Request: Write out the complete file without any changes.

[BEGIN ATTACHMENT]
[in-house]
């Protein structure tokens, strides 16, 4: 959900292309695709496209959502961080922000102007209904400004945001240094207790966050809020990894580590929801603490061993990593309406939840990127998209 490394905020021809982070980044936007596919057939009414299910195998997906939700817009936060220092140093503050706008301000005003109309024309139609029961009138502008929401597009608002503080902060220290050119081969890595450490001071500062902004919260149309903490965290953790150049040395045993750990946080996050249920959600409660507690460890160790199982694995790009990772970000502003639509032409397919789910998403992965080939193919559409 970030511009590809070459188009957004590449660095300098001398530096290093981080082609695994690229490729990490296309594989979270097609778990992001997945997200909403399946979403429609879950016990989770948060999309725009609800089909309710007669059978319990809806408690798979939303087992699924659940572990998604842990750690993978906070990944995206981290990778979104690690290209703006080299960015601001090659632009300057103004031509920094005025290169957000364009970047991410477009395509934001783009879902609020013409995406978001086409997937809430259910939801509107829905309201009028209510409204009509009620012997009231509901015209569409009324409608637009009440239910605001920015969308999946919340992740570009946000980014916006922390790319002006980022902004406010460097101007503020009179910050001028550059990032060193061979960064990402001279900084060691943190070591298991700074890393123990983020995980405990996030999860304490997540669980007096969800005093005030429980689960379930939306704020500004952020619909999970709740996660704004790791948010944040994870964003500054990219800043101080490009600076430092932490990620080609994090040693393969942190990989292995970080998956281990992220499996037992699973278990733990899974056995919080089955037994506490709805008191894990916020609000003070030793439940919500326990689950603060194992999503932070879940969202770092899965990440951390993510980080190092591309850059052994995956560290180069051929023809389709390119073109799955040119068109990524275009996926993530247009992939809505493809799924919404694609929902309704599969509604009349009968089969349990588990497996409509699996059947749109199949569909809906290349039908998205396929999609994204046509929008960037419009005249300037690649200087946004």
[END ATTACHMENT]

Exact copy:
[in-house]
């Protein structure tokens, strides 16, 4: 959900292309695709496209959502961080922000102007209904400004945001240094207790966050809020990894580590929801603490061993990593309406939840990127998209 490394905020021809982070980044936007596919057939009414299910195998997906939700817009936060220092140093503050706008301000005003109309024309139609029961009138502008929401597009608002503080902060220290050119081969890595450490001071500062902004919260149309903490965290953790150049040395045993750990946080996050249920959600409660507690460890160790199982694995790009990772970000502003639509032409397919789910998403992965080939193919559409 970030511009590809070459188009957004590449660095300098001398530096290093981080082609695994690229490729990490296309594989979270097609778990992001997945997200909403399946979403429609879950016990989770948060999309725009609800089909309710007669059978319990809806408690798979939303087992699924659940572990998604842990750690993978906070990944995206981290990778979104690690290209703006080299960015601001090659632009300057103004031509920094005025290169957000364009970047991410477009395509934001783009879902609020013409995406978001086409997937809430259910939801509107829905309201009028209510409204009509009620012997009231509901015209569409009324409608637009009440239910605001920015969308999946919340992740570009946000980014916006922390790319002006980022902004406010460097101007503020009179910050001028550059990032060193061979960064990402001279900084060691943190070591298991700074890393123990983020995980405990996030999860304490997540669980007096969800005093005030429980689960379930939306704020500004952020619909999970709740996660704004790791948010944040994870964003500054990219800043101080490009600076430092932490990620080609994090040693393969942190990989292995970080998956281990992220499996037992699973278990733990899974056995919080089955037994506490709805008191894990916020609000003070030793439940919500326990689950603060194992999503932070879940969202770092899965990440951390993510980080190092591309850059052994995956560290180069051929023809389709390119073109799955040119068109990524275009996926993530247009992939809505493809799924919404694609929902309704599969509604009349009968089969349990588990497996409509699996059947749109199949569909809906290349039908998205396929999609994204046509929008960037419009005249300037690649200087946004």